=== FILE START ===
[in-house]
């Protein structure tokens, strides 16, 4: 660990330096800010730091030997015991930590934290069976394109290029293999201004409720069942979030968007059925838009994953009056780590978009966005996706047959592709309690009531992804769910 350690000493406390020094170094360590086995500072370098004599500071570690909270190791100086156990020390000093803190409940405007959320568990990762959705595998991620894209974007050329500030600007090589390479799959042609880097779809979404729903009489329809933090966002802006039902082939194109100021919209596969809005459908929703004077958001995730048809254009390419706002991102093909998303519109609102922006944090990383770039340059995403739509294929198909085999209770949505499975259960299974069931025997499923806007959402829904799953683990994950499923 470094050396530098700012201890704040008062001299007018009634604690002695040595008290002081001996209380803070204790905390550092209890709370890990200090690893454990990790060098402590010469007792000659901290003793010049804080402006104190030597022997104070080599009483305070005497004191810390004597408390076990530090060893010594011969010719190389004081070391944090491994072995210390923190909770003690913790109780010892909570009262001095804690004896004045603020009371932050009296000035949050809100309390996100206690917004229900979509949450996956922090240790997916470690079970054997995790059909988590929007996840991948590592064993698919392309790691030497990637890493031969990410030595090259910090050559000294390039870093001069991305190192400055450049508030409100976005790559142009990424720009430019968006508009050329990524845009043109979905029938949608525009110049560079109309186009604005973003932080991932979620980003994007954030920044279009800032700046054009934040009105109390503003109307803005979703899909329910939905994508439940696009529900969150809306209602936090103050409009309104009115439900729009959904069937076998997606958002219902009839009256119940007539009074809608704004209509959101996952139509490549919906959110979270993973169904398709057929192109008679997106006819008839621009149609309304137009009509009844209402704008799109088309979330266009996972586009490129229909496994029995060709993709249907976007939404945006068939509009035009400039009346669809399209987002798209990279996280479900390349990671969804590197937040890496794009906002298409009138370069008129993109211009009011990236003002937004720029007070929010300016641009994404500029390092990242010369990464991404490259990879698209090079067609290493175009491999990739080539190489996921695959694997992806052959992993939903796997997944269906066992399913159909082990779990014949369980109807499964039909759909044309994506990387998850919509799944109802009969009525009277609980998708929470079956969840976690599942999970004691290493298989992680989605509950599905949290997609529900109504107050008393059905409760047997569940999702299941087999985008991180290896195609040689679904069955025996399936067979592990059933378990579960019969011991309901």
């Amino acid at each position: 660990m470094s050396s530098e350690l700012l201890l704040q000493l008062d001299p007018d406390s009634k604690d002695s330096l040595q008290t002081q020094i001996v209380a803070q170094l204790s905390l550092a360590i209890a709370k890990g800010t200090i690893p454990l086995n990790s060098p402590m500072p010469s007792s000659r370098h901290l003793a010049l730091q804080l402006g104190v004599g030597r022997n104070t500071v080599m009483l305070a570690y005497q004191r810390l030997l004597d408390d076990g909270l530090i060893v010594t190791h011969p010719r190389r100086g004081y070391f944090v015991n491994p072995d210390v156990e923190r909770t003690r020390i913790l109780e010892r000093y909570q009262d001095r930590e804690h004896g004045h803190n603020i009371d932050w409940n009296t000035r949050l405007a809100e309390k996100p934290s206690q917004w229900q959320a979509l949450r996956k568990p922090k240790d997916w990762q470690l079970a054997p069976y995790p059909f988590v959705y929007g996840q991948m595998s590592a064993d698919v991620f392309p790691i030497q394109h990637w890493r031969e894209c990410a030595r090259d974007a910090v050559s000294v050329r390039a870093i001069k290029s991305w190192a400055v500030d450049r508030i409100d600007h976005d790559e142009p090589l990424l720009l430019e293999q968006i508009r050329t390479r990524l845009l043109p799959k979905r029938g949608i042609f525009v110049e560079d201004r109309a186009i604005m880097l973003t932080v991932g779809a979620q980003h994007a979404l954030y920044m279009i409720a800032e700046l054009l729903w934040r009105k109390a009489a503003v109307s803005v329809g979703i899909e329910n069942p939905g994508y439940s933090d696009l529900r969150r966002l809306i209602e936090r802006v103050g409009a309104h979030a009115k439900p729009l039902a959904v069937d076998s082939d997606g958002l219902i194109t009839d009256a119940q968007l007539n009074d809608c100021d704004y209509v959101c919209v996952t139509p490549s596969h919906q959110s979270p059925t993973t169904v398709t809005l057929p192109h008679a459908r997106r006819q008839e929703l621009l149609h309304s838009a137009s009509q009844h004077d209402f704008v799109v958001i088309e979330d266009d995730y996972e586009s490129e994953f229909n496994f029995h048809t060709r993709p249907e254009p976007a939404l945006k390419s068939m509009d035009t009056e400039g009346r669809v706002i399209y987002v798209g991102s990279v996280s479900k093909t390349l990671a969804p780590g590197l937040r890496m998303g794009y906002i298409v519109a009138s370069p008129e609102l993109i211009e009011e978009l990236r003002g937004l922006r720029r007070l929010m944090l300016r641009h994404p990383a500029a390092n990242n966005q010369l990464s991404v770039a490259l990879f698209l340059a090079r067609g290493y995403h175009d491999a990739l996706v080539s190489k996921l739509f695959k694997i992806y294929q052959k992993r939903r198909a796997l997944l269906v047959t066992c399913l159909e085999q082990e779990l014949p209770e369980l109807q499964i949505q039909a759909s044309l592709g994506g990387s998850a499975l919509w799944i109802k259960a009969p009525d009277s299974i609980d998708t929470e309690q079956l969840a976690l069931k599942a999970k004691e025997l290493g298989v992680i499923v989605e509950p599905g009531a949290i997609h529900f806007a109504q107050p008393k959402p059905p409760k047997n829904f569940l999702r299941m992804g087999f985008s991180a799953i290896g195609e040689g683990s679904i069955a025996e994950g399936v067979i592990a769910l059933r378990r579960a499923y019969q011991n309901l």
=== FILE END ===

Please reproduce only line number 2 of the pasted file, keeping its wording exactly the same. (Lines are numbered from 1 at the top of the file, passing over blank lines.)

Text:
């Protein structure tokens, strides 16, 4: 660990330096800010730091030997015991930590934290069976394109290029293999201004409720069942979030968007059925838009994953009056780590978009966005996706047959592709309690009531992804769910 350690000493406390020094170094360590086995500072370098004599500071570690909270190791100086156990020390000093803190409940405007959320568990990762959705595998991620894209974007050329500030600007090589390479799959042609880097779809979404729903009489329809933090966002802006039902082939194109100021919209596969809005459908929703004077958001995730048809254009390419706002991102093909998303519109609102922006944090990383770039340059995403739509294929198909085999209770949505499975259960299974069931025997499923806007959402829904799953683990994950499923 470094050396530098700012201890704040008062001299007018009634604690002695040595008290002081001996209380803070204790905390550092209890709370890990200090690893454990990790060098402590010469007792000659901290003793010049804080402006104190030597022997104070080599009483305070005497004191810390004597408390076990530090060893010594011969010719190389004081070391944090491994072995210390923190909770003690913790109780010892909570009262001095804690004896004045603020009371932050009296000035949050809100309390996100206690917004229900979509949450996956922090240790997916470690079970054997995790059909988590929007996840991948590592064993698919392309790691030497990637890493031969990410030595090259910090050559000294390039870093001069991305190192400055450049508030409100976005790559142009990424720009430019968006508009050329990524845009043109979905029938949608525009110049560079109309186009604005973003932080991932979620980003994007954030920044279009800032700046054009934040009105109390503003109307803005979703899909329910939905994508439940696009529900969150809306209602936090103050409009309104009115439900729009959904069937076998997606958002219902009839009256119940007539009074809608704004209509959101996952139509490549919906959110979270993973169904398709057929192109008679997106006819008839621009149609309304137009009509009844209402704008799109088309979330266009996972586009490129229909496994029995060709993709249907976007939404945006068939509009035009400039009346669809399209987002798209990279996280479900390349990671969804590197937040890496794009906002298409009138370069008129993109211009009011990236003002937004720029007070929010300016641009994404500029390092990242010369990464991404490259990879698209090079067609290493175009491999990739080539190489996921695959694997992806052959992993939903796997997944269906066992399913159909082990779990014949369980109807499964039909759909044309994506990387998850919509799944109802009969009525009277609980998708929470079956969840976690599942999970004691290493298989992680989605509950599905949290997609529900109504107050008393059905409760047997569940999702299941087999985008991180290896195609040689679904069955025996399936067979592990059933378990579960019969011991309901």